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We're getting overnight lockups on our embedded (Arm) linux product but are having trouble pinning it down. It usually takes 12-16 hours from power on for the problem to manifest itself. I've installed sysstat so I can run sar logging, and I've got a bunch of data, but I'm having trouble interpreting the results.

The targets only have 512Mb RAM (we have other models which have 1Gb, but they see this issue much less often), and have no disk swap files to avoid wearing the eMMCs.

Some kind of paging / virtual memory event is initiating the problem. In the sar logs, pgpin/s, pgnscand/s and pgsteal/s, and majflt/s all increase steadily before snowballing to crazy levels. This puts the CPU up correspondingly high levels (30-60 on dual core Arm chips). At the same time, the frmpg/s values go very negative, whilst campg/s go highly positive. The upshot is that the system is trying to allocate a large amount of cache pages all at once. I don't understand why this would be.

The target then essentially locks up until it's rebooted or someone kills the main GUI process or it crashes and is restarted (We have a monolithic GUI application that runs all the time and generally does all the serious work on the product). The network shuts down, telnet blocks forever, as do /proc filesystem queries and things that rely on it like top. The memory allocation profile of the main application in this test is dominated by reading data in from file and caching it as textures in video memory (shared with main RAM) in an LRU using OpenGL ES 2.0. Most of the time it'll be accessing a single file (they are about 50Mb in size), but I guess it could be triggered by having to suddenly use a new file and trying to cache all 50Mb of it all in one go. I haven't done the test (putting more logging in) to correlate this event with these system effects yet.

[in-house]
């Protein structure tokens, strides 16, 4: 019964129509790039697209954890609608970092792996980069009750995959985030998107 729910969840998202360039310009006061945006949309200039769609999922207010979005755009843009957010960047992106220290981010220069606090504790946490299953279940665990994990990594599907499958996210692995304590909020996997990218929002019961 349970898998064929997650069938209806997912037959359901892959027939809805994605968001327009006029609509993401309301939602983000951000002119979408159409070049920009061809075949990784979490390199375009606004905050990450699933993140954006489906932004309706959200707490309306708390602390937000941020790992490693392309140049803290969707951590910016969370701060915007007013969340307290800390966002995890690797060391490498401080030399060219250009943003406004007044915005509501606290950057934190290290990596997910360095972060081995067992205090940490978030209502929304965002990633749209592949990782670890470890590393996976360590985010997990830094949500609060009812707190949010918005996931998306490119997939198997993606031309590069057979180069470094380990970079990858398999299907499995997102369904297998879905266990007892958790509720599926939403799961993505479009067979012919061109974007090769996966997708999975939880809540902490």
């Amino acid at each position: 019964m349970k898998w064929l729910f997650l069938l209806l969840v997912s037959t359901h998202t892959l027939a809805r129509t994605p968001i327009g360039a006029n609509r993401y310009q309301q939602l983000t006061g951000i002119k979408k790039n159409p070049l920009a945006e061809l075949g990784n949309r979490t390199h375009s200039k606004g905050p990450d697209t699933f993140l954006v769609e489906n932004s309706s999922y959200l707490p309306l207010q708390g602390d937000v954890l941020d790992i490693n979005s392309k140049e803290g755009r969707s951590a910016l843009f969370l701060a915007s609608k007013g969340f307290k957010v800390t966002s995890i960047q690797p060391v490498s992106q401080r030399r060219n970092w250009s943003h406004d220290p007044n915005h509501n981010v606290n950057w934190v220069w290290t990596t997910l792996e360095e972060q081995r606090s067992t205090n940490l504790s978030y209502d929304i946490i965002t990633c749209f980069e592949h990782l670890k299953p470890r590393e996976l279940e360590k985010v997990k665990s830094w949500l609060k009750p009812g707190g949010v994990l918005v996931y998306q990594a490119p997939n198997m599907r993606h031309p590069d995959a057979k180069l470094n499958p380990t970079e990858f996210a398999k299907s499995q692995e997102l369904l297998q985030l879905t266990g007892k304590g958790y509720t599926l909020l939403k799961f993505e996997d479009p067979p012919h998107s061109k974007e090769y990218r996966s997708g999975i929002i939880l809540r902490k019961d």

The odd thing is that the actual free and cached RAM levels don't show an obvious lack of memory (I have seen oom-killer swoop in the kill the main application with >100Mb free and 40Mb cache RAM). The main application's memory usage seems reasonably well-behaved with a VmRSS value that seems pretty stable. Valgrind hasn't found any progressive leaks that would happen during operation.

The behaviour seems like that of a system frantically swapping out to disk and making everything run dog slow as a result, but I don't know if this is a known effect in a free<->cache RAM exchange system.

My problem is superficially similar to question: linux high kernel cpu usage on memory initialization but that issue seemed driven by disk swap file management. However, dirty page flushing does seem plausible for my issue.

I haven't tried playing with the various vm files under /proc/sys/vm yet. vfs_cache_pressure and possibly swappiness would seem good candidates for some tuning, but I'd like some insight into good values to try here. vfs_cache_pressure seems ill-defined as to what the difference between setting it to 200 as opposed to 10000 would be quantitatively.

The other interesting fact is that it is a progressive problem. It might take 12 hours for the effect to happen the first time. If the main app is killed and restarted, it seems to happen every 3 hours after that fact. A full cache purge might push this back out, though.

Here's a link to the log data with two files, sar1.log, which is the complete output of sar -A, and overview.log, a extract of free / cache mem, CPU load, MainGuiApp memory stats, and the -B and -R sar outputs for the interesting period between midnight and 3:40am:


So, to sum up, what's my best plan here? Tune vm to tend to recycle pages more often to make it less bursty? Are my assumptions about what's happening even valid given the log data? Is there a cleverer way of dealing with this memory usage model?

Thanks for your help.

Update 5th June 2013: I've tried the brute force approach and put a script on which echoes 3 to drop_caches every hour. This seems to be maintaining the steady state of the system right now, and the sar -B stats stay on the flat portion, with very few major faults and 0.0 pgscand/s. However, I don't understand why keeping the cache RAM very low mitigates a problem where the kernel is trying to add the universe to cache RAM.

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